Credit: Alamy

The most savage putdowns of The Fall’s Mark E. Smith

There’s misanthropy, and there’s whatever you’d call Mark E. Smith. If the late Fall frontman gave any less of a shit, then he’d be in dire need of a colonic. He was a monolith of sadism tearing down the icons of all the filthy Bolshevist and backstabbing bastards that he perceived to be in his merry way as he went slashing through the norm like some demented daemon of the demimonde.

Alas, he was also a genius, and those aren’t just my words; the great Nick Cave is in firm agreement. When Nick Cave arrived in London with The Birthday Party, a pariah clan of junkie loons, Mark E. Smith and co, were the only ones to go near them.

“We were friends with The Fall, and we were friends with The Pop Group,” Cave said. “These were great English bands and particularly at that time they were the saviours of the music scene because there was so much shit that was happening at that time. Terrible, boring kind of stuff. And Mark Smith’s lyric writing was just incredible.” 

The pertinent point that he touches upon is that Mark E. Smith was anything but boring. He was perhaps simultaneously the funniest, most volatile and inscrutable bastard in music. As you’ll see below, often in equal measure.

Sometimes his humour can be a bit too caustic for the faint-hearted, and his incendiary ways are not particularly PC, but for one reason or another, he ensured his words were always heard.

Let’s brace ourselves for his acerbic tongue and delve into the maelstrom of mayhem below. 

Mark E. Smith’s most savage insults:

On the music business…

When asked for his thoughts on the current shape of the music industry back in the late 1990s, the finger to the pulse frontman responded: “The trouble with the music biz is that it’s become so bourgeoise. A middle-class executive business like the police force.”

On the rest of his Fall bandmates…

When asked about his continually fired and rotated backing band, declared: “If it’s me and yer granny on bongos, it’s The Fall.”

On hating musicians…

Discussing the many firings of The Fall once more, he stated: “The thing with me, is I can’t stick musicians. I’ve thought about this. I can’t stand them, and being stuck in a studio with them I think that’s my strength, I can hear what they can’t. 

On being labelled a Luddite…

Mark E. Smith was debating whether he was being left behind by the technological age and accused of misunderstanding the status quo, he then responded: “He told me I didn’t understand, that we were from the bleak industrial wastes of North England, or something, and that we didn’t understand the Internet. I told him Fall fans invented the Internet. They were on there in 1982.”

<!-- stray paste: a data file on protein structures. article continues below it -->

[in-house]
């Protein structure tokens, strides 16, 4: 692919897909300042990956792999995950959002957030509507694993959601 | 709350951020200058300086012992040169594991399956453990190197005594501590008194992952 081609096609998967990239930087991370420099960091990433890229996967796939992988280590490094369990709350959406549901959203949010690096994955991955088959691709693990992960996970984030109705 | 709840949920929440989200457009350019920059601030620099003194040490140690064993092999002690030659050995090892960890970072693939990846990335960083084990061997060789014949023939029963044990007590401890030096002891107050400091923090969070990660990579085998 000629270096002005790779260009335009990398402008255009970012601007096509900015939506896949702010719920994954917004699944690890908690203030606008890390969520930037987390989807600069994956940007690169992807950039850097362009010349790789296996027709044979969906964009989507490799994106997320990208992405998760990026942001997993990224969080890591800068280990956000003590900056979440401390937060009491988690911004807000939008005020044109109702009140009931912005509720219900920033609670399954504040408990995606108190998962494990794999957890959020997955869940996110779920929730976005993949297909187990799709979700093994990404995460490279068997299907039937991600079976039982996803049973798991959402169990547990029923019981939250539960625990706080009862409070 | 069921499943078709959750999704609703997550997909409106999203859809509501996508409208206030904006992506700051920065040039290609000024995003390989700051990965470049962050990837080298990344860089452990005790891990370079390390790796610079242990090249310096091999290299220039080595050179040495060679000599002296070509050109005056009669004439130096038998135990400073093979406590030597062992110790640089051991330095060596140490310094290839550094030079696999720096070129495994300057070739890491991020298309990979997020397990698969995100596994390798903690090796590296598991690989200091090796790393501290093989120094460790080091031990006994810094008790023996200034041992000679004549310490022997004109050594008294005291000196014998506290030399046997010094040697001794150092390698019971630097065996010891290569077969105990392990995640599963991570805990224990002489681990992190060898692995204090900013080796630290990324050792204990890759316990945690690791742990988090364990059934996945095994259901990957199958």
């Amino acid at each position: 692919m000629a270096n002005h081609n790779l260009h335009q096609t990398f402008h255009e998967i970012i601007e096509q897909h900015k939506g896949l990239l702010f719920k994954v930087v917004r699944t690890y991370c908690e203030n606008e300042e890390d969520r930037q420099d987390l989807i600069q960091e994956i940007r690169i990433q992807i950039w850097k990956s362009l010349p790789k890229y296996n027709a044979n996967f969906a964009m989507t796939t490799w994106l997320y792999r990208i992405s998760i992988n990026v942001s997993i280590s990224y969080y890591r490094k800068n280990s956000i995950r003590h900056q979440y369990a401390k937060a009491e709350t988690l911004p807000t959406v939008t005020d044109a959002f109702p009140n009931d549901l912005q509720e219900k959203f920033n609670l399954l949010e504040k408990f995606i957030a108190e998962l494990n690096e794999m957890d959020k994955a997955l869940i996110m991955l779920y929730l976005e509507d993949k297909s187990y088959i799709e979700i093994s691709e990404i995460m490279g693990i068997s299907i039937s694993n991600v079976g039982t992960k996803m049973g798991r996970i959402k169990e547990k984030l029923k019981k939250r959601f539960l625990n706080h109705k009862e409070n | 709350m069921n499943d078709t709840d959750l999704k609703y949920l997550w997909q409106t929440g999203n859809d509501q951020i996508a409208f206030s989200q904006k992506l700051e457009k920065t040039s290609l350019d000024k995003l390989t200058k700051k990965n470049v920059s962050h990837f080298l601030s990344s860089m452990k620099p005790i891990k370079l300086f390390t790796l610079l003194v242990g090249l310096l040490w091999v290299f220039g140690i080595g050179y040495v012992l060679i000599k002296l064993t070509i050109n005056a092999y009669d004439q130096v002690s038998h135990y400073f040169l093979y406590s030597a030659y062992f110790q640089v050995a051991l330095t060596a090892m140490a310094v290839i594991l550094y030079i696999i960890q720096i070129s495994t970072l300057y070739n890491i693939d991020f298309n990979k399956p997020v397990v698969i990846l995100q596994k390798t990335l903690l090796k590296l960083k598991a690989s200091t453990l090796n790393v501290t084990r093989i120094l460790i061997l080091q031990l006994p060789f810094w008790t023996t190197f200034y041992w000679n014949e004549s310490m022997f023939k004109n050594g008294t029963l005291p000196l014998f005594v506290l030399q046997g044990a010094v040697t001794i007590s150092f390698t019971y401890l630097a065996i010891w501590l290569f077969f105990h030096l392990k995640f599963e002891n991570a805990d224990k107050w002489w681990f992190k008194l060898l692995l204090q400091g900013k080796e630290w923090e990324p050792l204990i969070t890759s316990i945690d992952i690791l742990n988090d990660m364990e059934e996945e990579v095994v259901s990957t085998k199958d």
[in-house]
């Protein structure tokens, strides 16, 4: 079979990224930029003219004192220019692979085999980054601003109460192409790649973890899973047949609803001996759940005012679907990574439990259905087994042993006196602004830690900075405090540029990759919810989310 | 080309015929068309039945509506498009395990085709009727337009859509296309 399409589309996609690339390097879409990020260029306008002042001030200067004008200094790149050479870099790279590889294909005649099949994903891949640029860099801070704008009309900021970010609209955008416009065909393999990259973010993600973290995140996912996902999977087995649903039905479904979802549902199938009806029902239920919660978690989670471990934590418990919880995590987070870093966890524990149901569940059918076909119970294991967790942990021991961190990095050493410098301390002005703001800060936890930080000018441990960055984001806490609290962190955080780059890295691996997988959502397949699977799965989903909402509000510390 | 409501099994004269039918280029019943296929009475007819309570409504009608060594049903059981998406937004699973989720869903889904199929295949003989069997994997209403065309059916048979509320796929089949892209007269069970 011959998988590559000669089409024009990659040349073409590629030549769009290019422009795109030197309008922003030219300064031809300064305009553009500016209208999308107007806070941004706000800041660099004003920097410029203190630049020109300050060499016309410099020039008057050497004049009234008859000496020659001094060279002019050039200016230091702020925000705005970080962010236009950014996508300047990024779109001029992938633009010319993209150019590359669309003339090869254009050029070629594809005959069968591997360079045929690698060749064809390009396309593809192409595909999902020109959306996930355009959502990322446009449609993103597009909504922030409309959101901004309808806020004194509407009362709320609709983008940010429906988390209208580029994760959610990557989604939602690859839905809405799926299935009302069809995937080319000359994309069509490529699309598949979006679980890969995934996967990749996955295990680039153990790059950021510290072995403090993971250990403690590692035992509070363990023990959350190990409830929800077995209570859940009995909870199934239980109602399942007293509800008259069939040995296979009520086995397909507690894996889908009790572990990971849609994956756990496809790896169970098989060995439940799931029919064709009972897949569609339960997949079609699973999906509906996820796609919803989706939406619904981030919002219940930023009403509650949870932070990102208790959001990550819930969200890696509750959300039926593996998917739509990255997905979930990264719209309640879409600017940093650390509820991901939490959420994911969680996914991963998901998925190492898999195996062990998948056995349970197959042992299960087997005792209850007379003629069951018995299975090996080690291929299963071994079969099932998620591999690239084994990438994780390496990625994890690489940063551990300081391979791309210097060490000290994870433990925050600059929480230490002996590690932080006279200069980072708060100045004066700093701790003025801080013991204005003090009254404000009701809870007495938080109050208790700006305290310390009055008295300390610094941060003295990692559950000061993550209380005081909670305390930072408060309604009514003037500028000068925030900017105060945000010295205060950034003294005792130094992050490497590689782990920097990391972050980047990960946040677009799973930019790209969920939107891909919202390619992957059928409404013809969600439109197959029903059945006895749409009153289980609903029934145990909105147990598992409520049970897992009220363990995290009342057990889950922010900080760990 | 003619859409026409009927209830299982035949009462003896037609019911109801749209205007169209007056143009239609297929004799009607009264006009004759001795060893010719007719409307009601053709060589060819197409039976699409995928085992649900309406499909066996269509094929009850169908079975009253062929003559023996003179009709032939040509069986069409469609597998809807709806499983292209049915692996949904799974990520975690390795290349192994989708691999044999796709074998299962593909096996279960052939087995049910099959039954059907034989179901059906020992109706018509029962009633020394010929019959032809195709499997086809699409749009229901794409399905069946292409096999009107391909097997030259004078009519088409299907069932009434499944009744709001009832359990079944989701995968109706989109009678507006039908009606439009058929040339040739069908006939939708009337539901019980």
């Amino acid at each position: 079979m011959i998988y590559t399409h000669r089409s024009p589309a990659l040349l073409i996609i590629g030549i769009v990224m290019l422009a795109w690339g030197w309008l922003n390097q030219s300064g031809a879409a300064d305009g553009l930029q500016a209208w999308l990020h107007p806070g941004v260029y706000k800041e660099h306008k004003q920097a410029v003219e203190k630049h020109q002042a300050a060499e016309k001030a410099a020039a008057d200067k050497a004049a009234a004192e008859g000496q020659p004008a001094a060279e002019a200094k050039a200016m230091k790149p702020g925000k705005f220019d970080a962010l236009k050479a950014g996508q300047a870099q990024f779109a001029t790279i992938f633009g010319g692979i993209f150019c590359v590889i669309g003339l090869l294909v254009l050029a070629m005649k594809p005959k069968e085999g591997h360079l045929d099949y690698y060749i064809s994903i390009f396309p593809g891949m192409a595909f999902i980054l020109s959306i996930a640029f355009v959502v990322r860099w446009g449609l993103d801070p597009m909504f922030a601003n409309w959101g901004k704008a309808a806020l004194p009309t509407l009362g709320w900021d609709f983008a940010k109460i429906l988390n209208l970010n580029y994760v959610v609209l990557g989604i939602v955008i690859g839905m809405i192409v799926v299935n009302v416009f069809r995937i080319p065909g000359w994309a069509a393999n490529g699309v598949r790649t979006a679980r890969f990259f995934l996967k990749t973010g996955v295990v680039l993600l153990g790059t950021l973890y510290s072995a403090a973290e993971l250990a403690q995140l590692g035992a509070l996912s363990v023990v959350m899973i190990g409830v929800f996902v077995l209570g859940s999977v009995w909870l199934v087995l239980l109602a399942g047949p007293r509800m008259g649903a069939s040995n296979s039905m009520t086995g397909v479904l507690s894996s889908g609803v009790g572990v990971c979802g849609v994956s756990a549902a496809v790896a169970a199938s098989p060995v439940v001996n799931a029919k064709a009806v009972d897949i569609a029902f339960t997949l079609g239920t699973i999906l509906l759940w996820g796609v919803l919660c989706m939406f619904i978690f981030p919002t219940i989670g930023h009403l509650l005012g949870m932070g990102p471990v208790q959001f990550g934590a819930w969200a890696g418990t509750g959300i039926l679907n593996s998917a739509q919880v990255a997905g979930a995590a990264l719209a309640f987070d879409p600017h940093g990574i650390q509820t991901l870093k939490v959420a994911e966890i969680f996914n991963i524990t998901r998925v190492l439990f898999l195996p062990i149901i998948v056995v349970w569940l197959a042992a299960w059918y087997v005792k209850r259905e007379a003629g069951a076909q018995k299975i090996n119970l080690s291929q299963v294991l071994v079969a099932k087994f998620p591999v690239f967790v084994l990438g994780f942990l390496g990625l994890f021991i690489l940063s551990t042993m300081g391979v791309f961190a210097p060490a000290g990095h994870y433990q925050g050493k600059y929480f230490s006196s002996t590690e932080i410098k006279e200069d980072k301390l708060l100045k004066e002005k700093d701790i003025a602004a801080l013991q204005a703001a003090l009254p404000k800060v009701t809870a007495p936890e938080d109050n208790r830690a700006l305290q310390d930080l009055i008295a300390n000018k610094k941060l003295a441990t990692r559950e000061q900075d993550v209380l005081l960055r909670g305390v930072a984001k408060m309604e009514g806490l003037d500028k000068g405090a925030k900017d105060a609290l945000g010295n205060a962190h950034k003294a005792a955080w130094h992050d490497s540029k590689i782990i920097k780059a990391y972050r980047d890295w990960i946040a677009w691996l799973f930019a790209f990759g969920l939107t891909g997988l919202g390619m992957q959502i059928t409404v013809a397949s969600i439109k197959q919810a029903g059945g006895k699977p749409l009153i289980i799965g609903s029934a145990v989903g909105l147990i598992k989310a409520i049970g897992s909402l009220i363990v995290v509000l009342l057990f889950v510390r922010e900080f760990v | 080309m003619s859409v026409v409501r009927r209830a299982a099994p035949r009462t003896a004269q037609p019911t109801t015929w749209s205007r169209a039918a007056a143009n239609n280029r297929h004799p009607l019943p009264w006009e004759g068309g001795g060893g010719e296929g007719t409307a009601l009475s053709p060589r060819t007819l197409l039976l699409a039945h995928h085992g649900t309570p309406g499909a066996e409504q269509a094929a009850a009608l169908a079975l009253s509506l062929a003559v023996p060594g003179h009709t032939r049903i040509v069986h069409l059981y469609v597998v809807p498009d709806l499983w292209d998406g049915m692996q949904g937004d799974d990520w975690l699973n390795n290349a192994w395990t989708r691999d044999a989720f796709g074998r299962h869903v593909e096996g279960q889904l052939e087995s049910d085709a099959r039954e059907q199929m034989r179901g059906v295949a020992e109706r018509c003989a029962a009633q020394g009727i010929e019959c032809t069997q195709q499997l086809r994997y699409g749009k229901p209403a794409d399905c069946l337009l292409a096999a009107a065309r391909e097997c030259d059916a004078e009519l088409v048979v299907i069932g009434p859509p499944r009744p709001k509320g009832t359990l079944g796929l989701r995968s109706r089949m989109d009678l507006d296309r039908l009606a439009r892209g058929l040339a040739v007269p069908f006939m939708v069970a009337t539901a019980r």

On Pavement…

When asked about the influx of noise pop bands in the early nineties, he posited: “It’s just like music when you reckon it up. It’s like listening to Pavement it’s just The Fall in 1985, isn’t it? They haven’t got an original idea in their heads.”

On the occupants of Manchester city centre bars…

Asked about the Manchester social scene Smith said: “It’s just accountants from Cheshire who only drink two pints even though they’re not driving.”

On James Murphy of LCD Soundsystem…

On James Murphy’s homebound ways: “I don’t like him, he didn’t leave his house for 30 years”

On Morrissey…

According to the writer Jason Heller, Mark E. Smith once professed that the following verse from ‘C.R.E.E.P.’ was about Morrissey: “He reads books; of the list book club / And after two months—his stance a familiar hunch / It’s that same slouch—you had the last time he came around / His oppression abounds, his type is doing the rounds / He is a scum-egg; a horrid trendy wretch.”

On security guards…

When discussing fame and whether he is ever mobbed, he mused: “I don’t want security guards. I don’t think security guards are particularly good for your writing.”

On the state of the British press…

Discussing the noted degeneration of media, Mark E. Smith offered up this analogy: “You open a newspaper, it’s like, Jordan on page one; Chelsea players on page three; page six – 100,000 Iraqi women and kids have been bombed by accident.”

On mobile phones…

When discussing technology once more, he elucidated the inherent rudeness of mobile phones: “The manners thing’s got worse. People think they can just text you if they’ve got bad news for you. It’s not on. And as for people taking pictures at gigs on their phones, that’s just weird.”